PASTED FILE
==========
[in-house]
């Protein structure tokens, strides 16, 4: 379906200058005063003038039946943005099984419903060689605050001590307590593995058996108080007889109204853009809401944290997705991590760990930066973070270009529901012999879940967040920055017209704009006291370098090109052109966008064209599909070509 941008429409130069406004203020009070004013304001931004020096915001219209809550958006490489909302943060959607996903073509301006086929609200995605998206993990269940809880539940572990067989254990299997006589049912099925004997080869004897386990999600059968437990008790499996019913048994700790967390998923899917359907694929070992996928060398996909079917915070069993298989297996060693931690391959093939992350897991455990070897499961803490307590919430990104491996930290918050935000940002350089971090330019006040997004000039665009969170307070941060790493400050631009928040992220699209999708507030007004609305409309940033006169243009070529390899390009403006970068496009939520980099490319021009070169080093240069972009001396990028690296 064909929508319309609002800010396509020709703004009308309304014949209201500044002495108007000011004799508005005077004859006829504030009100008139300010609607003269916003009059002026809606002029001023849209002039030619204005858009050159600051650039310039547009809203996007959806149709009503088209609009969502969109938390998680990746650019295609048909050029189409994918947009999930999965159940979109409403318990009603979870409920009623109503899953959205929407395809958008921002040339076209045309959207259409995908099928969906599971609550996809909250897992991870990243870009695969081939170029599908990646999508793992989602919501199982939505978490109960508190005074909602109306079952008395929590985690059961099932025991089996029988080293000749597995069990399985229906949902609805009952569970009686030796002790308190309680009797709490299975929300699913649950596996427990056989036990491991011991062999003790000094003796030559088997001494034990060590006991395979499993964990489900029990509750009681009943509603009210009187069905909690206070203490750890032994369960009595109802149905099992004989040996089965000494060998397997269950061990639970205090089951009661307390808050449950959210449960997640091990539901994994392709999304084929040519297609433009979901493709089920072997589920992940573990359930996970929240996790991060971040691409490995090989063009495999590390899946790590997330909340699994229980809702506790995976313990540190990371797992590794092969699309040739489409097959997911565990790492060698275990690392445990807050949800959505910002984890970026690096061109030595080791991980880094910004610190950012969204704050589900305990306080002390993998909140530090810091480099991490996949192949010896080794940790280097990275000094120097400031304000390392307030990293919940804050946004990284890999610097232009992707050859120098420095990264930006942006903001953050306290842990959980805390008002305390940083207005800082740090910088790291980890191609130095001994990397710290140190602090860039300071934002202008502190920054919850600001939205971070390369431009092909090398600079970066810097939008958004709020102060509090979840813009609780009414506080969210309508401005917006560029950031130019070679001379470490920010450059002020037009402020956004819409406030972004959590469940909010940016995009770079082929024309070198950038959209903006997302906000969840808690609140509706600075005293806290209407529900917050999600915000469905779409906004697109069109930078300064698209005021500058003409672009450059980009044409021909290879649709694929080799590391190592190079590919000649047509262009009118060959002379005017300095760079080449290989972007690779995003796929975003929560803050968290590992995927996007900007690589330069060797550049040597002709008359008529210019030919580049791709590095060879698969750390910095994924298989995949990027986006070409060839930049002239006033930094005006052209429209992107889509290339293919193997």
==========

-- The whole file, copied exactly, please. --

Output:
[in-house]
């Protein structure tokens, strides 16, 4: 379906200058005063003038039946943005099984419903060689605050001590307590593995058996108080007889109204853009809401944290997705991590760990930066973070270009529901012999879940967040920055017209704009006291370098090109052109966008064209599909070509 941008429409130069406004203020009070004013304001931004020096915001219209809550958006490489909302943060959607996903073509301006086929609200995605998206993990269940809880539940572990067989254990299997006589049912099925004997080869004897386990999600059968437990008790499996019913048994700790967390998923899917359907694929070992996928060398996909079917915070069993298989297996060693931690391959093939992350897991455990070897499961803490307590919430990104491996930290918050935000940002350089971090330019006040997004000039665009969170307070941060790493400050631009928040992220699209999708507030007004609305409309940033006169243009070529390899390009403006970068496009939520980099490319021009070169080093240069972009001396990028690296 064909929508319309609002800010396509020709703004009308309304014949209201500044002495108007000011004799508005005077004859006829504030009100008139300010609607003269916003009059002026809606002029001023849209002039030619204005858009050159600051650039310039547009809203996007959806149709009503088209609009969502969109938390998680990746650019295609048909050029189409994918947009999930999965159940979109409403318990009603979870409920009623109503899953959205929407395809958008921002040339076209045309959207259409995908099928969906599971609550996809909250897992991870990243870009695969081939170029599908990646999508793992989602919501199982939505978490109960508190005074909602109306079952008395929590985690059961099932025991089996029988080293000749597995069990399985229906949902609805009952569970009686030796002790308190309680009797709490299975929300699913649950596996427990056989036990491991011991062999003790000094003796030559088997001494034990060590006991395979499993964990489900029990509750009681009943509603009210009187069905909690206070203490750890032994369960009595109802149905099992004989040996089965000494060998397997269950061990639970205090089951009661307390808050449950959210449960997640091990539901994994392709999304084929040519297609433009979901493709089920072997589920992940573990359930996970929240996790991060971040691409490995090989063009495999590390899946790590997330909340699994229980809702506790995976313990540190990371797992590794092969699309040739489409097959997911565990790492060698275990690392445990807050949800959505910002984890970026690096061109030595080791991980880094910004610190950012969204704050589900305990306080002390993998909140530090810091480099991490996949192949010896080794940790280097990275000094120097400031304000390392307030990293919940804050946004990284890999610097232009992707050859120098420095990264930006942006903001953050306290842990959980805390008002305390940083207005800082740090910088790291980890191609130095001994990397710290140190602090860039300071934002202008502190920054919850600001939205971070390369431009092909090398600079970066810097939008958004709020102060509090979840813009609780009414506080969210309508401005917006560029950031130019070679001379470490920010450059002020037009402020956004819409406030972004959590469940909010940016995009770079082929024309070198950038959209903006997302906000969840808690609140509706600075005293806290209407529900917050999600915000469905779409906004697109069109930078300064698209005021500058003409672009450059980009044409021909290879649709694929080799590391190592190079590919000649047509262009009118060959002379005017300095760079080449290989972007690779995003796929975003929560803050968290590992995927996007900007690589330069060797550049040597002709008359008529210019030919580049791709590095060879698969750390910095994924298989995949990027986006070409060839930049002239006033930094005006052209429209992107889509290339293919193997």